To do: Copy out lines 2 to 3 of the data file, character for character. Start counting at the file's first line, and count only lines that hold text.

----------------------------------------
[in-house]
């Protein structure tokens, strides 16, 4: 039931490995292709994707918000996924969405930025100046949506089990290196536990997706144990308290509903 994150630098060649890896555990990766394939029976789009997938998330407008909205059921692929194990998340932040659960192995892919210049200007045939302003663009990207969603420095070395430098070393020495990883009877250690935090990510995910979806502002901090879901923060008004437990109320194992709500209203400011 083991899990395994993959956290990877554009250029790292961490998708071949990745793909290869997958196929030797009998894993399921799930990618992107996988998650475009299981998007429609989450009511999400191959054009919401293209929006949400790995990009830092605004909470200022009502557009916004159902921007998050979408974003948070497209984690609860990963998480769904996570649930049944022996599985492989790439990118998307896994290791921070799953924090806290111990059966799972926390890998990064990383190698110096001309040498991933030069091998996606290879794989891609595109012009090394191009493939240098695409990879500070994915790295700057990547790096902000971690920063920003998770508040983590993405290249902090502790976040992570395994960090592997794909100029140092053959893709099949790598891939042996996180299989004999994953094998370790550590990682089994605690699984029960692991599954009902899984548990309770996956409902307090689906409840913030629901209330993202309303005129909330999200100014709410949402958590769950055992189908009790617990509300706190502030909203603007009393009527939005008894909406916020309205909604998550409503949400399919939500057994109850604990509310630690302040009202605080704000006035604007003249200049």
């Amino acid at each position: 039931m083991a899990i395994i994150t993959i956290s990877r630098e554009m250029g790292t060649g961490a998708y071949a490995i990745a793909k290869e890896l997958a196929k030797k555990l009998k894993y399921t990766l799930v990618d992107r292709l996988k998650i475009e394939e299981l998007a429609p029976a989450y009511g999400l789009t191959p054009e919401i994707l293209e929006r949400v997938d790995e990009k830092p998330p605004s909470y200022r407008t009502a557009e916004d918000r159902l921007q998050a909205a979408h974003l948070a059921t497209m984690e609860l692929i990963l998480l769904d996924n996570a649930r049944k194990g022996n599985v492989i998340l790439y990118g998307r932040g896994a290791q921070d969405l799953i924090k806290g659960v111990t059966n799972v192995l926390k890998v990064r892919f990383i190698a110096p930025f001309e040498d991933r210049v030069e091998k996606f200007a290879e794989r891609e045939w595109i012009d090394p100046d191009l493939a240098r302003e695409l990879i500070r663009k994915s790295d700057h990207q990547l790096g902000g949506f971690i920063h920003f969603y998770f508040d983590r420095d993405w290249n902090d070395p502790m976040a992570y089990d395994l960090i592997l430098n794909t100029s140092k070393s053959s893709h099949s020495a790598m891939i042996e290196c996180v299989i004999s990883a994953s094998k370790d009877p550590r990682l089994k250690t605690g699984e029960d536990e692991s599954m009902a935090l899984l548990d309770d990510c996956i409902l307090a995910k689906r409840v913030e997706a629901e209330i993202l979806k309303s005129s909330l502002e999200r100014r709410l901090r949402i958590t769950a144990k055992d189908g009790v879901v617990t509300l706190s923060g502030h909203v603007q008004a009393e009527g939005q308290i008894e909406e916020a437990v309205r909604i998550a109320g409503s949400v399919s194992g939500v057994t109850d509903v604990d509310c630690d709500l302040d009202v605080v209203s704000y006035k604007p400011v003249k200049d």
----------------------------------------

């Protein structure tokens, strides 16, 4: 039931490995292709994707918000996924969405930025100046949506089990290196536990997706144990308290509903 994150630098060649890896555990990766394939029976789009997938998330407008909205059921692929194990998340932040659960192995892919210049200007045939302003663009990207969603420095070395430098070393020495990883009877250690935090990510995910979806502002901090879901923060008004437990109320194992709500209203400011 083991899990395994993959956290990877554009250029790292961490998708071949990745793909290869997958196929030797009998894993399921799930990618992107996988998650475009299981998007429609989450009511999400191959054009919401293209929006949400790995990009830092605004909470200022009502557009916004159902921007998050979408974003948070497209984690609860990963998480769904996570649930049944022996599985492989790439990118998307896994290791921070799953924090806290111990059966799972926390890998990064990383190698110096001309040498991933030069091998996606290879794989891609595109012009090394191009493939240098695409990879500070994915790295700057990547790096902000971690920063920003998770508040983590993405290249902090502790976040992570395994960090592997794909100029140092053959893709099949790598891939042996996180299989004999994953094998370790550590990682089994605690699984029960692991599954009902899984548990309770996956409902307090689906409840913030629901209330993202309303005129909330999200100014709410949402958590769950055992189908009790617990509300706190502030909203603007009393009527939005008894909406916020309205909604998550409503949400399919939500057994109850604990509310630690302040009202605080704000006035604007003249200049």
């Amino acid at each position: 039931m083991a899990i395994i994150t993959i956290s990877r630098e554009m250029g790292t060649g961490a998708y071949a490995i990745a793909k290869e890896l997958a196929k030797k555990l009998k894993y399921t990766l799930v990618d992107r292709l996988k998650i475009e394939e299981l998007a429609p029976a989450y009511g999400l789009t191959p054009e919401i994707l293209e929006r949400v997938d790995e990009k830092p998330p605004s909470y200022r407008t009502a557009e916004d918000r159902l921007q998050a909205a979408h974003l948070a059921t497209m984690e609860l692929i990963l998480l769904d996924n996570a649930r049944k194990g022996n599985v492989i998340l790439y990118g998307r932040g896994a290791q921070d969405l799953i924090k806290g659960v111990t059966n799972v192995l926390k890998v990064r892919f990383i190698a110096p930025f001309e040498d991933r210049v030069e091998k996606f200007a290879e794989r891609e045939w595109i012009d090394p100046d191009l493939a240098r302003e695409l990879i500070r663009k994915s790295d700057h990207q990547l790096g902000g949506f971690i920063h920003f969603y998770f508040d983590r420095d993405w290249n902090d070395p502790m976040a992570y089990d395994l960090i592997l430098n794909t100029s140092k070393s053959s893709h099949s020495a790598m891939i042996e290196c996180v299989i004999s990883a994953s094998k370790d009877p550590r990682l089994k250690t605690g699984e029960d536990e692991s599954m009902a935090l899984l548990d309770d990510c996956i409902l307090a995910k689906r409840v913030e997706a629901e209330i993202l979806k309303s005129s909330l502002e999200r100014r709410l901090r949402i958590t769950a144990k055992d189908g009790v879901v617990t509300l706190s923060g502030h909203v603007q008004a009393e009527g939005q308290i008894e909406e916020a437990v309205r909604i998550a109320g409503s949400v399919s194992g939500v057994t109850d509903v604990d509310c630690d709500l302040d009202v605080v209203s704000y006035k604007p400011v003249k200049d």